September 2018
Volume 18, Issue 10
Open Access
Vision Sciences Society Annual Meeting Abstract  |   September 2018
Cross-cultural differences in perceptual learning
Author Affiliations
  • Eirini Mavritsaki
    Department of Psychology, Business Law and Social Sciences, Birmingham City UniversitySchool of Psychology, Life Sciences, University of Birmingham
  • Stephanie Chua
    Department of Psychology, Business Law and Social Sciences, Birmingham City University
  • Zoe Kourtzi
    Department of Psychology, University of Cambridge
  • Maxine Lintern
    Department of Psychology, Business Law and Social Sciences, Birmingham City University
  • Panagiotis Rentzelas
    Department of Psychology, Business Law and Social Sciences, Birmingham City University
Journal of Vision September 2018, Vol.18, 277. doi:10.1167/18.10.277
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      Eirini Mavritsaki, Stephanie Chua, Zoe Kourtzi, Maxine Lintern, Panagiotis Rentzelas; Cross-cultural differences in perceptual learning. Journal of Vision 2018;18(10):277. doi: 10.1167/18.10.277.

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      © ARVO (1962-2015); The Authors (2016-present)

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Abstract

Cross-cultural studies have shown that independence in individualistic societies is associated with analytic systems of thoughts, whereas collectivistic societies which place greater emphasis on interdependence are generally predisposed to holistic thinking (Masuda & Nisbett, 2011; Bang, 2015). Further, cultural identity has been shown to effect picture perception and cognitive processes (Nisbett & Miyamoto, 2005). For example, Asians were shown to be more sensitive to contextual rather than focal information compared to Americans in a change-blindness task in which observers had to detect either a focal or contextual change within pairs of images (Masuda & Nisbett, 2006). Here, we build on previous work on perceptual learning (Mayhew, Li, & Kourtzi, 2012) and test the role of individualistic vs. collectivistic influences on learning ability. Eighty-three participants of different cultural backgrounds – consisting of Asian (collectivistic) and European (individualistic) students – were asked to discriminate between radial and concentric Glass patterns embedded in background noise. We employed the Singelis' (1994) self-construal scale (SCS) to examine whether differences in task performance due to training were influenced by independent or interdependent cultural values. Visual perceptual learning was evident in both groups; that is, all participants improved in accuracy and reaction times through training. Importantly, Asian participants showed higher performance before and during training than European participants, suggesting an advantage in learning to extract global shapes embedded in cluttered backgrounds. This is consistent with the previously reported tendency of collectivists for global processing under perceptual uncertainty. Our findings provide evidence for the role of cross-cultural influences on visual processes that relate to our ability to improve in making perceptual judgements through training and experience.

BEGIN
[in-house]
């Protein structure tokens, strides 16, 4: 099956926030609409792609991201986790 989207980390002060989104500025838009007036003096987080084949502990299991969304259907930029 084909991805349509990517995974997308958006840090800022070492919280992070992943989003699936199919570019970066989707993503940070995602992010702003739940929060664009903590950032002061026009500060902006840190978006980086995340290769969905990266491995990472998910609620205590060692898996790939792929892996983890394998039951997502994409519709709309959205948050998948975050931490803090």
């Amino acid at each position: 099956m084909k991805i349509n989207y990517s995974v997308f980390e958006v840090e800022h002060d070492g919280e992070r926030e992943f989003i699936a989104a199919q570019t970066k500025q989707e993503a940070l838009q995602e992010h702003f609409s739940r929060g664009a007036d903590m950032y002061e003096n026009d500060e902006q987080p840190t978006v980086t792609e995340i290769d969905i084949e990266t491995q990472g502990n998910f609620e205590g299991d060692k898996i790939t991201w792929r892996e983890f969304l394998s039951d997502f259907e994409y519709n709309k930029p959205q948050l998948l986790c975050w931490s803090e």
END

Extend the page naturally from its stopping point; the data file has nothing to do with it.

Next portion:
Meeting abstract presented at VSS 2018

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